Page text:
The 11th post-programme surveillance review by the EU institutions was mostly positive, outlining the acceleration of the economic recovery and progress on some reforms. Although the growth forecasts remain unchanged, it is believed that they will be revised soon towards 6%. The report also sees the debt-to-GDP ratio dropping to 57.6% by 2060.
With most indicators pointing to continuing growth in Q3, the latest report by the Parliamentary Budget Office (PBO) cautions against complacency, noting that many of the factors stimulating growth are not structural but relate to transitory factors including the reopening of activities, the ECB’s accommodative stance, and extensive support initiatives by the government.
The Hellenic Statistical Agency (ELSTAT) reported a significant rise in average incomes, which reached €10,041 in 2020, equal to a 7% Y-o-Y increase. This is the fourth successive rise since 2015, with incomes now approaching the levels of 2012.
Greece posted a current account surplus of €538.1 million in July, from a deficit of €1.34 billion in June and a deficit of €797.3 million in July 2020, according to the Bank of Greece (BoG). Services, and specifically travel receipts, were primarily responsible for the reversal.
Industrial turnover continued on the recovery path with a 25.2% Y-o-Y rise in June according to figures released by ELSTAT. The manufacturing sector was the main positive contributor, partly offset by a drop in mining and quarrying activity.
Business deposits stand at €35 billion, a number not seen since 2009, while the figure has not exceeded €18-20 in the intervening decade. According to bank officials, deposits of businesses with revenues below €2 million stand at a record €4 billion. In a further indication of abundant liquidity, SMEs have been turning down the cheap working capital through state guarantees, having drawn just €23 million, from a €414 million on offer.
Speaking to Bloomberg TV on the fringes of the meeting of the UN General Assembly in New York, Prime Minister Kyriakos Mitsotakis said Greece would be stepping up decarbonisation efforts at home, while hinting that Greece’s recently upgraded 5.9% growth forecast might prove “too pessimistic.” Meanwhile, the government has laid out a proposal for the creation of an EU-funded carbon hedging mechanism to mitigate the effects of skyrocketing energy prices across the region, and impacts on people and companies.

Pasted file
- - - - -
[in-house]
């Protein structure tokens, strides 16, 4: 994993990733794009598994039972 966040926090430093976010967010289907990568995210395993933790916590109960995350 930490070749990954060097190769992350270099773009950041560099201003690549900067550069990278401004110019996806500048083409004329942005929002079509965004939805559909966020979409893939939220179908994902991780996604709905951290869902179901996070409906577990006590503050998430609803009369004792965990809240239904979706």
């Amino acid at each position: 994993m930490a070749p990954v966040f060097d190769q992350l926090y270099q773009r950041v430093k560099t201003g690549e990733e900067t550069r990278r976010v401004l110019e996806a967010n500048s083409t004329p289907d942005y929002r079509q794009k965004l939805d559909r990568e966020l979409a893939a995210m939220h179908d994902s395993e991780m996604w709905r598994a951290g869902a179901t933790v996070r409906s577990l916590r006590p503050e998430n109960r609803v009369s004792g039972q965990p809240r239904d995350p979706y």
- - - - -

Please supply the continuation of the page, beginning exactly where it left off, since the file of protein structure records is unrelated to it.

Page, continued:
State privatisation agency HRADF is expected to move to the binding offers stage for the ports of Alexandroupoulis and Kavala in the last quarter of 2021. HRADF is currently evaluating the offers for the Port of Heraklion and will move ahead with the Port of Volos within 2022.
PPC has announced that it will proceed with a €750-million share capital raise that will see the state’s stake drop to 34% from 51%, without losing the management of the company. The book building process will be followed for retail and institutional investors in Greece and abroad, without a first call to existing institutional shareholders, while the Greek state will not be participating.
Greece’s travel balance came to a surplus of €2.14 billion in July compared to €610.2 million a year ago, according to figures published by the BoG. Receipts came to €2.26 billion for the month, more than tripling Y-o-Y from €678 million. Travel payments rose by 103% to €137.8 million. The figures confirm the rebound of tourism, however the balance remains below the €3.47 billion recorded in July 2019.
Data released by ELSTAT show that revenues for the accommodation and catering sectors in July were up four times compared to 2020 and three times compared to June. Accommodation sales in July 2021 were €933.9 million, from €282.8 million in July 2020. In June this year sales were €361 million. Catering revenues were €181.9 million in July, up from €127.4 million in 2020.
According to traffic data from Greek airports, flights were down by 36.1% from 2019 and passengers by 53.8%. Traffic recovery in August is impressive, up by 82.6% compared to August 2020. Overall, it is believed that travel receipts will reach €9 billion, half of 2019 but double those of last year, leading industry participants and government to estimate that tourism has already reached or surpassed the goals set for the whole year.
The drop in the stock of bad loans has led Moody’s to upgrade Greece’s four systemic banks. Piraeus was upgraded to B3 from Caa2 and the other three to B2 from Caa1, while the outlook is positive for all banks, suggesting that a further reduction in NPE stocks could lead to a new upgrade.
Piraeus Bank plans further NPE-reducing transactions worth €4.5 billion in the coming quarters. They include a combination of securitisations and sales which will take the NPE ratio from 45% in December last year to 9%. The bank is in talks with Bain Capital over the €530 million Sunshine leasing portfolio. Bain has already purchased €1.6 billion of loans from NBG.
The ASE general index lost -4.53% on a weekly basis to close at 873.1 points on Friday. Jitters in the global markets affected trading during the week, while PPC’s surprise announcement of a share capital raise brought a further sell-off on Friday.